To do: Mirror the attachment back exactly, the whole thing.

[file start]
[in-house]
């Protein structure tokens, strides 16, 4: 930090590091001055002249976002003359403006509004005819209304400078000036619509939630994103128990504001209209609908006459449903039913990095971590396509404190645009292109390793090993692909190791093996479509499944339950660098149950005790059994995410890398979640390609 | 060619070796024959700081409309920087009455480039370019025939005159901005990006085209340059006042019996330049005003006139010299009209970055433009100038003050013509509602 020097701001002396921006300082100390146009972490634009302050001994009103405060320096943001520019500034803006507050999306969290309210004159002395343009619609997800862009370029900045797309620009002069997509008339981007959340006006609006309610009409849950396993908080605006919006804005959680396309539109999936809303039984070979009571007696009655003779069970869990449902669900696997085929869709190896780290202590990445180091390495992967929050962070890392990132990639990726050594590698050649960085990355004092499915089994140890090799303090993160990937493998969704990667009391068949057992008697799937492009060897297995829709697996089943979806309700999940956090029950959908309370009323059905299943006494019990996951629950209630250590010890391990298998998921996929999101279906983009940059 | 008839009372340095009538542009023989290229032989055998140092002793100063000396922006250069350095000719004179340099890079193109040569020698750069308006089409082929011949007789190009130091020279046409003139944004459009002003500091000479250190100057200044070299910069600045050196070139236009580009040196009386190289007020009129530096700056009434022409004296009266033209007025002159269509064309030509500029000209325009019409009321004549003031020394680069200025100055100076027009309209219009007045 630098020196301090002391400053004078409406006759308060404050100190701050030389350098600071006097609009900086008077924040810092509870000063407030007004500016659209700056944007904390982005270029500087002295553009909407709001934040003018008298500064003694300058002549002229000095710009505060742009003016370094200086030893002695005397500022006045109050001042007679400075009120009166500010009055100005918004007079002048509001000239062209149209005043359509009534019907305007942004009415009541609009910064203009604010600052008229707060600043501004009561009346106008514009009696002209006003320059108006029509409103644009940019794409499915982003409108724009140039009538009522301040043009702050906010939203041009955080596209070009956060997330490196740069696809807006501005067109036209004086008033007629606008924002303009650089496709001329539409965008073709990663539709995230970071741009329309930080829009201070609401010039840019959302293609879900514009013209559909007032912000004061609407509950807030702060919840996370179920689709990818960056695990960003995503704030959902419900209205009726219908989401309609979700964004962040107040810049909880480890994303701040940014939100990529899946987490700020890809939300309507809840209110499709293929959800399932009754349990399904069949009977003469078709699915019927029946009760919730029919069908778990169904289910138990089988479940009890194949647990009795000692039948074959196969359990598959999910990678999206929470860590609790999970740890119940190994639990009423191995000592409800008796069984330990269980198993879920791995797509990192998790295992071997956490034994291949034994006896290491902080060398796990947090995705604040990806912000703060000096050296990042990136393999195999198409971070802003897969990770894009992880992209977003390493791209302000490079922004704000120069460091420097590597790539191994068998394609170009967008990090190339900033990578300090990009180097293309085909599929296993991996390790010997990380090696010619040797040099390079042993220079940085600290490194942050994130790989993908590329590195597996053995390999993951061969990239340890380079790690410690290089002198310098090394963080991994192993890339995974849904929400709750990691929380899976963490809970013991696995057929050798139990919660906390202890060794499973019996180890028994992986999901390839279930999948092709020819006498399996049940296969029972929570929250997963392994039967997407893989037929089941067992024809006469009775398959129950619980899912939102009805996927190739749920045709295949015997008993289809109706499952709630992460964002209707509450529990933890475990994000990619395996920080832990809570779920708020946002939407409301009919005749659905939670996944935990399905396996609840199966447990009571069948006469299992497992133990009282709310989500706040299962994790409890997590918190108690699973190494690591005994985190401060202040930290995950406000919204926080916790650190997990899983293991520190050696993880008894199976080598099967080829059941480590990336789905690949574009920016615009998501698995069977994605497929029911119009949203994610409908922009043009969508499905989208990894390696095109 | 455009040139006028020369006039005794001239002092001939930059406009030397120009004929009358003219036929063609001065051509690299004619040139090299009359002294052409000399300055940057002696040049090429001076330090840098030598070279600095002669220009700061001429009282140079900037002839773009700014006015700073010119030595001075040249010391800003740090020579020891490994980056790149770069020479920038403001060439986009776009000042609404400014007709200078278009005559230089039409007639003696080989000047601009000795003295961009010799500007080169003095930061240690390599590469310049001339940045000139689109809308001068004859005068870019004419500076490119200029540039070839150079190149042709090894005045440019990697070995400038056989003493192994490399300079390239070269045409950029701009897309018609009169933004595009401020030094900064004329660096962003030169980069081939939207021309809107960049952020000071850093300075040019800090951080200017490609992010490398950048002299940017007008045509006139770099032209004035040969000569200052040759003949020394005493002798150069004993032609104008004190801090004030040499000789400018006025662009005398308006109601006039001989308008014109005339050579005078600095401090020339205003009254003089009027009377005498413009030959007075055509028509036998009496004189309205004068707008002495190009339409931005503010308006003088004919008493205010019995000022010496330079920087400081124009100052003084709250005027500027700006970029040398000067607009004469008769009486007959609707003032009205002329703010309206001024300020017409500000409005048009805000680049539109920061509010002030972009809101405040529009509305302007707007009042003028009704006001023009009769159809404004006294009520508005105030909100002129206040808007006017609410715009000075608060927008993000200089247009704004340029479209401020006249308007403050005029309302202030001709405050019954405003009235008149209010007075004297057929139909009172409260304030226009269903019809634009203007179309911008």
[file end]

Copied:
[in-house]
């Protein structure tokens, strides 16, 4: 930090590091001055002249976002003359403006509004005819209304400078000036619509939630994103128990504001209209609908006459449903039913990095971590396509404190645009292109390793090993692909190791093996479509499944339950660098149950005790059994995410890398979640390609 | 060619070796024959700081409309920087009455480039370019025939005159901005990006085209340059006042019996330049005003006139010299009209970055433009100038003050013509509602 020097701001002396921006300082100390146009972490634009302050001994009103405060320096943001520019500034803006507050999306969290309210004159002395343009619609997800862009370029900045797309620009002069997509008339981007959340006006609006309610009409849950396993908080605006919006804005959680396309539109999936809303039984070979009571007696009655003779069970869990449902669900696997085929869709190896780290202590990445180091390495992967929050962070890392990132990639990726050594590698050649960085990355004092499915089994140890090799303090993160990937493998969704990667009391068949057992008697799937492009060897297995829709697996089943979806309700999940956090029950959908309370009323059905299943006494019990996951629950209630250590010890391990298998998921996929999101279906983009940059 | 008839009372340095009538542009023989290229032989055998140092002793100063000396922006250069350095000719004179340099890079193109040569020698750069308006089409082929011949007789190009130091020279046409003139944004459009002003500091000479250190100057200044070299910069600045050196070139236009580009040196009386190289007020009129530096700056009434022409004296009266033209007025002159269509064309030509500029000209325009019409009321004549003031020394680069200025100055100076027009309209219009007045 630098020196301090002391400053004078409406006759308060404050100190701050030389350098600071006097609009900086008077924040810092509870000063407030007004500016659209700056944007904390982005270029500087002295553009909407709001934040003018008298500064003694300058002549002229000095710009505060742009003016370094200086030893002695005397500022006045109050001042007679400075009120009166500010009055100005918004007079002048509001000239062209149209005043359509009534019907305007942004009415009541609009910064203009604010600052008229707060600043501004009561009346106008514009009696002209006003320059108006029509409103644009940019794409499915982003409108724009140039009538009522301040043009702050906010939203041009955080596209070009956060997330490196740069696809807006501005067109036209004086008033007629606008924002303009650089496709001329539409965008073709990663539709995230970071741009329309930080829009201070609401010039840019959302293609879900514009013209559909007032912000004061609407509950807030702060919840996370179920689709990818960056695990960003995503704030959902419900209205009726219908989401309609979700964004962040107040810049909880480890994303701040940014939100990529899946987490700020890809939300309507809840209110499709293929959800399932009754349990399904069949009977003469078709699915019927029946009760919730029919069908778990169904289910138990089988479940009890194949647990009795000692039948074959196969359990598959999910990678999206929470860590609790999970740890119940190994639990009423191995000592409800008796069984330990269980198993879920791995797509990192998790295992071997956490034994291949034994006896290491902080060398796990947090995705604040990806912000703060000096050296990042990136393999195999198409971070802003897969990770894009992880992209977003390493791209302000490079922004704000120069460091420097590597790539191994068998394609170009967008990090190339900033990578300090990009180097293309085909599929296993991996390790010997990380090696010619040797040099390079042993220079940085600290490194942050994130790989993908590329590195597996053995390999993951061969990239340890380079790690410690290089002198310098090394963080991994192993890339995974849904929400709750990691929380899976963490809970013991696995057929050798139990919660906390202890060794499973019996180890028994992986999901390839279930999948092709020819006498399996049940296969029972929570929250997963392994039967997407893989037929089941067992024809006469009775398959129950619980899912939102009805996927190739749920045709295949015997008993289809109706499952709630992460964002209707509450529990933890475990994000990619395996920080832990809570779920708020946002939407409301009919005749659905939670996944935990399905396996609840199966447990009571069948006469299992497992133990009282709310989500706040299962994790409890997590918190108690699973190494690591005994985190401060202040930290995950406000919204926080916790650190997990899983293991520190050696993880008894199976080598099967080829059941480590990336789905690949574009920016615009998501698995069977994605497929029911119009949203994610409908922009043009969508499905989208990894390696095109 | 455009040139006028020369006039005794001239002092001939930059406009030397120009004929009358003219036929063609001065051509690299004619040139090299009359002294052409000399300055940057002696040049090429001076330090840098030598070279600095002669220009700061001429009282140079900037002839773009700014006015700073010119030595001075040249010391800003740090020579020891490994980056790149770069020479920038403001060439986009776009000042609404400014007709200078278009005559230089039409007639003696080989000047601009000795003295961009010799500007080169003095930061240690390599590469310049001339940045000139689109809308001068004859005068870019004419500076490119200029540039070839150079190149042709090894005045440019990697070995400038056989003493192994490399300079390239070269045409950029701009897309018609009169933004595009401020030094900064004329660096962003030169980069081939939207021309809107960049952020000071850093300075040019800090951080200017490609992010490398950048002299940017007008045509006139770099032209004035040969000569200052040759003949020394005493002798150069004993032609104008004190801090004030040499000789400018006025662009005398308006109601006039001989308008014109005339050579005078600095401090020339205003009254003089009027009377005498413009030959007075055509028509036998009496004189309205004068707008002495190009339409931005503010308006003088004919008493205010019995000022010496330079920087400081124009100052003084709250005027500027700006970029040398000067607009004469008769009486007959609707003032009205002329703010309206001024300020017409500000409005048009805000680049539109920061509010002030972009809101405040529009509305302007707007009042003028009704006001023009009769159809404004006294009520508005105030909100002129206040808007006017609410715009000075608060927008993000200089247009704004340029479209401020006249308007403050005029309302202030001709405050019954405003009235008149209010007075004297057929139909009172409260304030226009269903019809634009203007179309911008």